After a week of full-English breakfast debauchery at the Hampton Hilton in Birmingham I return home to my beautiful family. They all seem so normal- compared to what, I don’t know. I walk indoors thankful for my spacious kitchen- staying in a hotel room for a week will do that to you.
The sun showed up as soon as I stepped into the taxi, almost as though the city was glad to see me leave. Hadn’t it rained non stop for the entire 4.5 days I’d been there? Even last night when I went searching for Afro-Caribbean food, I stood outside in the rain for 15 minutes, OK maybe 10. Still that was 20 minutes after they were to have opened. Another man came and stood next to me and asked if that was the Caribbean restaurant. I wanted to draw him into the heated discussion I was having with myself, about the state of affairs in our community and how were we supposed to get ahead if we didn’t even stick to our own opening times. But I couldn’t tell if he was Black or Asian. So I hushed up.
I chat with Ahmed, the cab driver. No he doesn’t tell me his name but he looks like an Ahmed. I double-check with him about Birmingham’s ‘city centre’. I don’t hide the incredulity that laces my question; ‘Is the city centre by the station really the city centre of Birmingham?’ A part of me wants him to say yes, so that I can have one more thing to be thankful for, that I don’t live there. The other part hopes for his own sake that there’s a real centre, I just didn’t see it during my stay. As if he can read my thoughts he says ‘I don’t live in Birmingham , I live in Dudley. And yes, this is the city centre’. He explains to me that the city is fraught with a network of canals. At the mention of the word ‘canals’ I drift off to Venice where my head becomes filled with a network of idyllic images of passionate love and romance. It occurs to me that if I were to be asked about the size of my city centre, for example, I would not be able to descend into its history or topography. I think that’s a bit sad and needs to be rectified. Oh to come from a beautiful city that has a network of canals, like Venice! Or Birmingham.
He tries to tell me my fare is £6, when I know fully well that it’s £5. I don’t prepare to argue. I simply tell him its £5. He mumbles an apologetic explanation as to how he forgot that ‘customers like you get a discount’. A feeble attempt to erase the brief shame you feel when you’re caught doing something infantile and silly- not silly enough to be told off, yet the silliness is what embarrasses you and not the being caught or the telling-off.
There is an immaculately dressed, older woman making her way quickly towards the station entrance, she tries to force me to confirm that she is scurrying in the right direction of the entrance, I nod with little certainty. It would appear the architects of Birmingham New Street Station made a grave error; it never occurred to them to put the entrance closer to her, knowing this day would come. I say a silent prayer of thanks because for once in my life and in what might actually be the first time, I’m not rushing. I have a whole 45 mins before my train departs. It is with this newfound calm and dignity I go to pick up my tickets- prepaid, I might add. I meet the older lady there, snapping at the ticket machine; ”it’s no point, I’ve probably missed my train, this is so ridiculous’‘. Her tone doesn’t go with her appearance, funny how the external can mask what’s going on inside. I realise I have been on the receiving end of a casual observer many a time. I decide I prefer to be the observer and not the observed.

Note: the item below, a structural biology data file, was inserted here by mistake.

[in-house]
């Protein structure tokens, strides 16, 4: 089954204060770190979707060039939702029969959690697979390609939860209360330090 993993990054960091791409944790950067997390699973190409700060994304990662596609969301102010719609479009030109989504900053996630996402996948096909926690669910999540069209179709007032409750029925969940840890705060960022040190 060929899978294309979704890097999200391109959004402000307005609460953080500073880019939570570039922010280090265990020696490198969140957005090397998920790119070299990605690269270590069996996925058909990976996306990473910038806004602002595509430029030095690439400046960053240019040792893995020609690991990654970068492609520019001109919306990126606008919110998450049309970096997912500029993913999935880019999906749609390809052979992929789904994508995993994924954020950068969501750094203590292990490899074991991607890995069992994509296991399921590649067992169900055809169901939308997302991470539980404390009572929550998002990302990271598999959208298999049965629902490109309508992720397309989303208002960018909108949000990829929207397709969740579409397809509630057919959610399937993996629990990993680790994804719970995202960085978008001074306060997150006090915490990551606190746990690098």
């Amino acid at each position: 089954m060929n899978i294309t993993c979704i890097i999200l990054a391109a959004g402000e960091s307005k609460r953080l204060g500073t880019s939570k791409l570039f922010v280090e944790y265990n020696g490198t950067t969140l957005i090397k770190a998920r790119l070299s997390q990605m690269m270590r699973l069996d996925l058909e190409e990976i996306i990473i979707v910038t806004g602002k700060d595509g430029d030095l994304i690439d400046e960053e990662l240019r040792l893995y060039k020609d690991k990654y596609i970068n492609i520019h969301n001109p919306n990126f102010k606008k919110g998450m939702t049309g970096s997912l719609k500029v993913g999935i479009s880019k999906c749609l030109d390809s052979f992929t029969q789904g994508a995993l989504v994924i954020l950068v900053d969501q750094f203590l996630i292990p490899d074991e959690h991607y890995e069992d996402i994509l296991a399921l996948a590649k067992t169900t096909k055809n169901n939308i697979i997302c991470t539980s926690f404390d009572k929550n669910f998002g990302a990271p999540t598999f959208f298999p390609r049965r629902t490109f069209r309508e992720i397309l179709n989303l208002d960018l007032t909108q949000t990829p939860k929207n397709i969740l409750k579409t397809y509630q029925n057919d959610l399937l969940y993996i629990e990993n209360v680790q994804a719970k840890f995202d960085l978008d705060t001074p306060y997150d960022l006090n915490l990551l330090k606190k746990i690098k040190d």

I sit in a waiting area and chat with my friend on the phone. A woman comes in with her guide dog, a beautiful cuddly, friendly thing. She snaps at her friend ‘sit down, please’, ‘please‘ is uttered with more force than ‘sit‘ and ‘down‘ and the dog quietly obeys. I think this must have been how Adam told off the animals in Eden. Soon my platform is announced, I make my way there where I am gifted once again with a feeling of superiority as I arrive on the platform to wait for my train. Usually trains wait for me, then change their minds as I arrive at the door huffing and puffing.
This one is a slow train, the type that makes up stations as it goes along just so it can stop at them. Our first stop is Stetchworth. Yes. And people clearly live there for a few passengers get on the train. Even more surprising, some people alight. A woman comes in with her 2 gorgeous little daughters. They look about the ages of 4 and 2, the kids look Nigerian but their mum looks err.. not Nigerian but she can pass for one. One daughter seats opposite me and the other stays on the other side of the aisle with her mum. Before long they’re skipping and whizzing around, and starting to irritate passengers. My eyes unintentionally lock with another passenger’s and she gives the polite British smile that says ”control your kids”. I smile back hoping my smile conveys to her; ”they’re not mine”.
The train stops at Rugby. It is standing room only and ‘my daughter’ is seating on her mother’s lap. A friendly passenger settles into the now vacant seat opposite me. Before long she is speaking French to the girls, ooh-la-la-ing with them, It’s a rare and beautiful sight. A complete stranger choosing to converse with 2 little girls. In French. The same girls that a few minutes prior I didn’t want mistaken as mine. The older girl smiles broadly and asks, ‘you speak French?’ Suddenly I feel jealousy creeping up . I want to be associated with these girls who speak French. I want to speak French too. I wonder if I can conjure up a reverse smile that does the opposite of denying them. I try to find the woman I need to offer this smile to, she’s gone. La zut! Ce qui est très triste!!!
Thank you for reading!
Partagez votre opinion ou être à jamais condamnée. (Translation: Share your thoughts or be forever doomed!)